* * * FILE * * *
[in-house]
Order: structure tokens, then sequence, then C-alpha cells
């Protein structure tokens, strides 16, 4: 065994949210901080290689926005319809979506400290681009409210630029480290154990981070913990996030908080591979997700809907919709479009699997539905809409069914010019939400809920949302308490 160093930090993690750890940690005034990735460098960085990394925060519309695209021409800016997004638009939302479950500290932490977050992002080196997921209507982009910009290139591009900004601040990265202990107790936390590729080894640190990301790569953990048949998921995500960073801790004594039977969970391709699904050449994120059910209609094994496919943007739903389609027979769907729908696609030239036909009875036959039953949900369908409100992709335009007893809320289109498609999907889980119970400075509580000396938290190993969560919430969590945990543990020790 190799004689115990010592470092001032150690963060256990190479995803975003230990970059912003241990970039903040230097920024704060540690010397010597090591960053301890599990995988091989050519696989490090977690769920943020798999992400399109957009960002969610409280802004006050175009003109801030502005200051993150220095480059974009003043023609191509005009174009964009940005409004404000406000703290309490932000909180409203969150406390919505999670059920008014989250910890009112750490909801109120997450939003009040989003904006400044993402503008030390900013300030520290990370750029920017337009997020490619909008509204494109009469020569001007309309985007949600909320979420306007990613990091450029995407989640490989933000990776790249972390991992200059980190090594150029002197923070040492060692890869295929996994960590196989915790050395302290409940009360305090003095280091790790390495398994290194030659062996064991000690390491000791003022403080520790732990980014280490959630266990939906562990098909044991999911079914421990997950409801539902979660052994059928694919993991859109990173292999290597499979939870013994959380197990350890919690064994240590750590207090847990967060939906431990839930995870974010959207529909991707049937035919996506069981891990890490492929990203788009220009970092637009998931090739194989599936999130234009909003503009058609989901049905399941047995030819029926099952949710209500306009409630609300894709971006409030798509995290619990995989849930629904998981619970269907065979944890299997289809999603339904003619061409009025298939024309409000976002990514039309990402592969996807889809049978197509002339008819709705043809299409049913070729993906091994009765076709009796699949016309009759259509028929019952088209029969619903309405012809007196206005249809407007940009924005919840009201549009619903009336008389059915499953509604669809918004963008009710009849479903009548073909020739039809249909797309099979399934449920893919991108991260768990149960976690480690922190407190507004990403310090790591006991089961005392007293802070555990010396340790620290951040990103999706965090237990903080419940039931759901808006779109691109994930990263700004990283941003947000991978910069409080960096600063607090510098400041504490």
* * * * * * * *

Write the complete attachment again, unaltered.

[in-house]
Order: structure tokens, then sequence, then C-alpha cells
């Protein structure tokens, strides 16, 4: 065994949210901080290689926005319809979506400290681009409210630029480290154990981070913990996030908080591979997700809907919709479009699997539905809409069914010019939400809920949302308490 160093930090993690750890940690005034990735460098960085990394925060519309695209021409800016997004638009939302479950500290932490977050992002080196997921209507982009910009290139591009900004601040990265202990107790936390590729080894640190990301790569953990048949998921995500960073801790004594039977969970391709699904050449994120059910209609094994496919943007739903389609027979769907729908696609030239036909009875036959039953949900369908409100992709335009007893809320289109498609999907889980119970400075509580000396938290190993969560919430969590945990543990020790 190799004689115990010592470092001032150690963060256990190479995803975003230990970059912003241990970039903040230097920024704060540690010397010597090591960053301890599990995988091989050519696989490090977690769920943020798999992400399109957009960002969610409280802004006050175009003109801030502005200051993150220095480059974009003043023609191509005009174009964009940005409004404000406000703290309490932000909180409203969150406390919505999670059920008014989250910890009112750490909801109120997450939003009040989003904006400044993402503008030390900013300030520290990370750029920017337009997020490619909008509204494109009469020569001007309309985007949600909320979420306007990613990091450029995407989640490989933000990776790249972390991992200059980190090594150029002197923070040492060692890869295929996994960590196989915790050395302290409940009360305090003095280091790790390495398994290194030659062996064991000690390491000791003022403080520790732990980014280490959630266990939906562990098909044991999911079914421990997950409801539902979660052994059928694919993991859109990173292999290597499979939870013994959380197990350890919690064994240590750590207090847990967060939906431990839930995870974010959207529909991707049937035919996506069981891990890490492929990203788009220009970092637009998931090739194989599936999130234009909003503009058609989901049905399941047995030819029926099952949710209500306009409630609300894709971006409030798509995290619990995989849930629904998981619970269907065979944890299997289809999603339904003619061409009025298939024309409000976002990514039309990402592969996807889809049978197509002339008819709705043809299409049913070729993906091994009765076709009796699949016309009759259509028929019952088209029969619903309405012809007196206005249809407007940009924005919840009201549009619903009336008389059915499953509604669809918004963008009710009849479903009548073909020739039809249909797309099979399934449920893919991108991260768990149960976690480690922190407190507004990403310090790591006991089961005392007293802070555990010396340790620290951040990103999706965090237990903080419940039931759901808006779109691109994930990263700004990283941003947000991978910069409080960096600063607090510098400041504490």